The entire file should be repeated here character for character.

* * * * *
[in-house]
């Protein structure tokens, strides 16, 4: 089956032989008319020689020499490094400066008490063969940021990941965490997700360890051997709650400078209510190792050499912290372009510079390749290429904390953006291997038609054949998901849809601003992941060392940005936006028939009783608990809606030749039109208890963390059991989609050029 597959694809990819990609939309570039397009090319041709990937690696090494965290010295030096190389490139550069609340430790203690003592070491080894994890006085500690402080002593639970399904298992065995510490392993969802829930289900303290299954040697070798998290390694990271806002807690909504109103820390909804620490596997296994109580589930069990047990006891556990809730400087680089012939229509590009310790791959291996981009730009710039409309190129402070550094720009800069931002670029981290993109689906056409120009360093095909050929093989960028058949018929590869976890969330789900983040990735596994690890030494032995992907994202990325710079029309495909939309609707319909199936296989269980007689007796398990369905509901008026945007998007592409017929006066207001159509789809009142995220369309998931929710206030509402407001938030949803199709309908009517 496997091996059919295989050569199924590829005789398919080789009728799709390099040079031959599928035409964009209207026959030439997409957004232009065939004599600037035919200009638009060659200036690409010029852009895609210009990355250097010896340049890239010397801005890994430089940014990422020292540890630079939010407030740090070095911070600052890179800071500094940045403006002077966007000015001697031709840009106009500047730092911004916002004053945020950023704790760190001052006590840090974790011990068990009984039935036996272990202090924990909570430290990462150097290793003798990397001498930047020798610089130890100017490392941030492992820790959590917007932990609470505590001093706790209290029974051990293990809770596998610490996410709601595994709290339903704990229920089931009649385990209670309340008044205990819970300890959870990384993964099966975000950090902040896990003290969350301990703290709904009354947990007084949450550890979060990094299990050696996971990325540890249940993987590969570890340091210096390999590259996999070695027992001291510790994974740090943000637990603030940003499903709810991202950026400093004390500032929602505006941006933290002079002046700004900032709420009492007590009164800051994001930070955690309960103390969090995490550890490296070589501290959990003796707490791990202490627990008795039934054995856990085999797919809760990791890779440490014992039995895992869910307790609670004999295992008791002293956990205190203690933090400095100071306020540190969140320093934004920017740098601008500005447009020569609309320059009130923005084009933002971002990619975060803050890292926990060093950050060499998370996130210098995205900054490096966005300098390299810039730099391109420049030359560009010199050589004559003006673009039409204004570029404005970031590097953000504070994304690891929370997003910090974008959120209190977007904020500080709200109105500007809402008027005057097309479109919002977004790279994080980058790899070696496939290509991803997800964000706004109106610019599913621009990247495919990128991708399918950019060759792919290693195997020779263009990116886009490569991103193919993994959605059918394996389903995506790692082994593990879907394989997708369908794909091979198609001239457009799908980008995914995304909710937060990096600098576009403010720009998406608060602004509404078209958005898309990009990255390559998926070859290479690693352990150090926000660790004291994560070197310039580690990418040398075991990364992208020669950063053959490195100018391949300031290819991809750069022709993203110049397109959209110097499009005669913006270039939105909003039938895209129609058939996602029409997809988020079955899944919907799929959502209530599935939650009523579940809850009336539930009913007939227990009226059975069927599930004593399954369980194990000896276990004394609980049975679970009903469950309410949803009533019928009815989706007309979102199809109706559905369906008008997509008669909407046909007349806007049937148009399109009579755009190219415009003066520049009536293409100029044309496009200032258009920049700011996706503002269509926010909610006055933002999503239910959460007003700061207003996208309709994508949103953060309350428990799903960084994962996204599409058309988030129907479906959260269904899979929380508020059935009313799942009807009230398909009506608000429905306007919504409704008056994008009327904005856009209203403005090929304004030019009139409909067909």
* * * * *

[in-house]
């Protein structure tokens, strides 16, 4: 089956032989008319020689020499490094400066008490063969940021990941965490997700360890051997709650400078209510190792050499912290372009510079390749290429904390953006291997038609054949998901849809601003992941060392940005936006028939009783608990809606030749039109208890963390059991989609050029 597959694809990819990609939309570039397009090319041709990937690696090494965290010295030096190389490139550069609340430790203690003592070491080894994890006085500690402080002593639970399904298992065995510490392993969802829930289900303290299954040697070798998290390694990271806002807690909504109103820390909804620490596997296994109580589930069990047990006891556990809730400087680089012939229509590009310790791959291996981009730009710039409309190129402070550094720009800069931002670029981290993109689906056409120009360093095909050929093989960028058949018929590869976890969330789900983040990735596994690890030494032995992907994202990325710079029309495909939309609707319909199936296989269980007689007796398990369905509901008026945007998007592409017929006066207001159509789809009142995220369309998931929710206030509402407001938030949803199709309908009517 496997091996059919295989050569199924590829005789398919080789009728799709390099040079031959599928035409964009209207026959030439997409957004232009065939004599600037035919200009638009060659200036690409010029852009895609210009990355250097010896340049890239010397801005890994430089940014990422020292540890630079939010407030740090070095911070600052890179800071500094940045403006002077966007000015001697031709840009106009500047730092911004916002004053945020950023704790760190001052006590840090974790011990068990009984039935036996272990202090924990909570430290990462150097290793003798990397001498930047020798610089130890100017490392941030492992820790959590917007932990609470505590001093706790209290029974051990293990809770596998610490996410709601595994709290339903704990229920089931009649385990209670309340008044205990819970300890959870990384993964099966975000950090902040896990003290969350301990703290709904009354947990007084949450550890979060990094299990050696996971990325540890249940993987590969570890340091210096390999590259996999070695027992001291510790994974740090943000637990603030940003499903709810991202950026400093004390500032929602505006941006933290002079002046700004900032709420009492007590009164800051994001930070955690309960103390969090995490550890490296070589501290959990003796707490791990202490627990008795039934054995856990085999797919809760990791890779440490014992039995895992869910307790609670004999295992008791002293956990205190203690933090400095100071306020540190969140320093934004920017740098601008500005447009020569609309320059009130923005084009933002971002990619975060803050890292926990060093950050060499998370996130210098995205900054490096966005300098390299810039730099391109420049030359560009010199050589004559003006673009039409204004570029404005970031590097953000504070994304690891929370997003910090974008959120209190977007904020500080709200109105500007809402008027005057097309479109919002977004790279994080980058790899070696496939290509991803997800964000706004109106610019599913621009990247495919990128991708399918950019060759792919290693195997020779263009990116886009490569991103193919993994959605059918394996389903995506790692082994593990879907394989997708369908794909091979198609001239457009799908980008995914995304909710937060990096600098576009403010720009998406608060602004509404078209958005898309990009990255390559998926070859290479690693352990150090926000660790004291994560070197310039580690990418040398075991990364992208020669950063053959490195100018391949300031290819991809750069022709993203110049397109959209110097499009005669913006270039939105909003039938895209129609058939996602029409997809988020079955899944919907799929959502209530599935939650009523579940809850009336539930009913007939227990009226059975069927599930004593399954369980194990000896276990004394609980049975679970009903469950309410949803009533019928009815989706007309979102199809109706559905369906008008997509008669909407046909007349806007049937148009399109009579755009190219415009003066520049009536293409100029044309496009200032258009920049700011996706503002269509926010909610006055933002999503239910959460007003700061207003996208309709994508949103953060309350428990799903960084994962996204599409058309988030129907479906959260269904899979929380508020059935009313799942009807009230398909009506608000429905306007919504409704008056994008009327904005856009209203403005090929304004030019009139409909067909």